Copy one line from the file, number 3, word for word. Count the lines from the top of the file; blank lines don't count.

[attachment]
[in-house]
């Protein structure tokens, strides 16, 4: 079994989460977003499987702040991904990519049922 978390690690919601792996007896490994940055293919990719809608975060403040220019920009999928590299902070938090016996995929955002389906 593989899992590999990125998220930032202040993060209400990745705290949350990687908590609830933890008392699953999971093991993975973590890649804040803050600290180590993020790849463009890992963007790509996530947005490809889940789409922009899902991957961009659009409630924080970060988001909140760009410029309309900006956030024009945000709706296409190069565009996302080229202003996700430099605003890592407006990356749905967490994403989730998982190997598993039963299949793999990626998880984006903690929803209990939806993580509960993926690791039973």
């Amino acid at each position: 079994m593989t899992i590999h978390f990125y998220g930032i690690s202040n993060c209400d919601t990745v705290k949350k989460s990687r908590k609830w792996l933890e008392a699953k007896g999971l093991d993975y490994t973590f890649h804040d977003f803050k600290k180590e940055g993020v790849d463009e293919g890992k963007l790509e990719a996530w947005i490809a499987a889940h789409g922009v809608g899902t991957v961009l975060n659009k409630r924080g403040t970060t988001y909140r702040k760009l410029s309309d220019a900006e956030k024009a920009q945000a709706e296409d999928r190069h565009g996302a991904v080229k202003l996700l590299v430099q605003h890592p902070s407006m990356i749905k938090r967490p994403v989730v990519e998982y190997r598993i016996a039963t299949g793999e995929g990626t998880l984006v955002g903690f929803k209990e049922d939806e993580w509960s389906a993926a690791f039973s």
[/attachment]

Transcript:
């Amino acid at each position: 079994m593989t899992i590999h978390f990125y998220g930032i690690s202040n993060c209400d919601t990745v705290k949350k989460s990687r908590k609830w792996l933890e008392a699953k007896g999971l093991d993975y490994t973590f890649h804040d977003f803050k600290k180590e940055g993020v790849d463009e293919g890992k963007l790509e990719a996530w947005i490809a499987a889940h789409g922009v809608g899902t991957v961009l975060n659009k409630r924080g403040t970060t988001y909140r702040k760009l410029s309309d220019a900006e956030k024009a920009q945000a709706e296409d999928r190069h565009g996302a991904v080229k202003l996700l590299v430099q605003h890592p902070s407006m990356i749905k938090r967490p994403v989730v990519e998982y190997r598993i016996a039963t299949g793999e995929g990626t998880l984006v955002g903690f929803k209990e049922d939806e993580w509960s389906a993926a690791f039973s």